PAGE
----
Ask the Doctor: Medical Home

Medical Home is one of those not-so-easy-to-wrap-your-head-around terms related to health care reform. But here's what you really need
to know about it: A Medical Home is good for you.

Dr. Donald Skinner

Dr. Donald Skinner
McFarland Clinic
Family Medicine

To help you understand why, we asked Dr. Donald Skinner, Family Medicine physician and McFarland Clinic Medical Director, to explain the concept further.

Q: What is a Medical Home?

A: It’s a model of care that has been shown to decrease emergency room visits and the need for some hospitalizations. The goal is to keep patients healthy and coordinate their care.

The term Medical Home refers to primary care offices that meet a set of standards and criteria for improving health care. These standards are established by the National Committee for Quality Assurance (NCQA), which recently accredited two McFarland Clinic primary care offices as Medical Homes.

NCQA defines Medical Home as "a health care setting that facilitates partnerships between individual patients and their personal physicians, and, when appropriate, the patient's family. Care is facilitated by registries, information technology, health information exchange and other means to assure that patients get the indicated care when and where they need and want it in a culturally and linguistically appropriate manner."

Q: But don't patients receive coordinated care now?

A: McFarland Clinic is constantly working to improve care through personalized and coordinated care. I think we're doing it successfully. When you look at our care data compared to other clinics in Iowa and nationally, McFarland Clinic continually ranks low in cost measures and above average in quality of care. This is the result of coordinated care. Medical Home should further improve coordination of care.

Q: What should patients do if they are part of a Medical Home?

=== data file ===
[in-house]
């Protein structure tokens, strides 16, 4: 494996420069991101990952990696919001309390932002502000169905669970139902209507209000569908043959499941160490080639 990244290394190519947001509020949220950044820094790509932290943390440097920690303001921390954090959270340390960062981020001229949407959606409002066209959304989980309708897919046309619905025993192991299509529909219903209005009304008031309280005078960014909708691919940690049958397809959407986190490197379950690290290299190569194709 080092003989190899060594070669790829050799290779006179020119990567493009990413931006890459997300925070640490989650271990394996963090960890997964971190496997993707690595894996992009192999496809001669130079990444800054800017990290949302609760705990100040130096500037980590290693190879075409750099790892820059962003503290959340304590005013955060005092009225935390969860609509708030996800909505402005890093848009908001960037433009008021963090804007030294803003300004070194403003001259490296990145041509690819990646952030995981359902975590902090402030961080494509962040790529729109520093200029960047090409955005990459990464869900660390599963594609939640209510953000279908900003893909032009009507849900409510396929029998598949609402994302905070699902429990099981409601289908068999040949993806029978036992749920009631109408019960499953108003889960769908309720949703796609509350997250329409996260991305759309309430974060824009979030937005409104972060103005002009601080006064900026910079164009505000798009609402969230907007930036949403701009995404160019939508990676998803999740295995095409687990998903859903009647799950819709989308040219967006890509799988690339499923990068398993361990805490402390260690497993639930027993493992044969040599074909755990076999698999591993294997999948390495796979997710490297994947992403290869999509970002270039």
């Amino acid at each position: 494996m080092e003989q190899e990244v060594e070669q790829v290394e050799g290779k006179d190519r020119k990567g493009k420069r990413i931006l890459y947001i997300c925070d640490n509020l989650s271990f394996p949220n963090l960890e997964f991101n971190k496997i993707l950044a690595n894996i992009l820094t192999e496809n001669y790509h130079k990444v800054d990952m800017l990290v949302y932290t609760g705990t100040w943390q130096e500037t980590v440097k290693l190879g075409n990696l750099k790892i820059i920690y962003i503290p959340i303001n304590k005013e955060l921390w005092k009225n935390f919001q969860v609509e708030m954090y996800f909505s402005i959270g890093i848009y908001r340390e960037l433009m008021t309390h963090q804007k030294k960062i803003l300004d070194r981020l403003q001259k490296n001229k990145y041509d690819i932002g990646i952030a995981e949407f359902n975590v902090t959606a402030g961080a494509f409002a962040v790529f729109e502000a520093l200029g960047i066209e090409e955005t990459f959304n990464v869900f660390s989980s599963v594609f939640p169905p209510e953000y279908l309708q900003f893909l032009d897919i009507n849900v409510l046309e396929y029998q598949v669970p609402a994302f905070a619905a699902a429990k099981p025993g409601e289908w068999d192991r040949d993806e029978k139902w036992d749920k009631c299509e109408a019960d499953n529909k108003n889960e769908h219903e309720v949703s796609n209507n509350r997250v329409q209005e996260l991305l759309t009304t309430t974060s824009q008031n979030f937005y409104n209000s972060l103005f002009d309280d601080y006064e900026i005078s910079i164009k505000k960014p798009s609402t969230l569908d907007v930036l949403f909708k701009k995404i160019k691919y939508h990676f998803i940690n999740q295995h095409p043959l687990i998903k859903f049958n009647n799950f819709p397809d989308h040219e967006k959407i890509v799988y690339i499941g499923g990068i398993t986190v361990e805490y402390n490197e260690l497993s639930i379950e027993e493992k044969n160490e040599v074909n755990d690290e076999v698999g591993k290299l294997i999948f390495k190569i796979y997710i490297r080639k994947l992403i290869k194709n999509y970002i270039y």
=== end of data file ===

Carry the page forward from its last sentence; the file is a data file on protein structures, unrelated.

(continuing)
A: There are two important steps patients should take in their care. First, patients of all ages should establish care with a trusted health care provider. (Patients do not have to be a part of a Medical Home to select a provider to receive ongoing care.) This doctor is referred to as your Primary Care Provider (PCP). Second, patients should schedule
annual exams with PCP.

Q: There was a study about five years ago indicating that less than 25 percent of adults in the U.S. get an annual physical. There's also been ongoing debate about the value of an annual exam. Are they necessary and why?

A: While there has been controversy, I am a proponent for annual exams. I believe the preventative examination is the best time to assess your health risk factors and perform the appropriate testing based on age to keep you healthy.

Information gathered at the annual exam can help both the provider and the patient be proactive in managing signs and symptoms that could lead to a serious illness.

Q: It seems that the patient/primary care provider relationship is crucial to all of this.

A: It absolutely is. A primary care provider helps a patient deal with day-to-day issues of health and chronic conditions, as well as guide and direct
care when a health concern requires other providers. The Medical Home expands the relationship to include other members of the provider’s health care team. The goal is to help you be more proactive in your care—both in preventative care and management of chronic conditions. Our offices at Family Medicine East and North are nationally certified and are instituting programming to achieve those goals.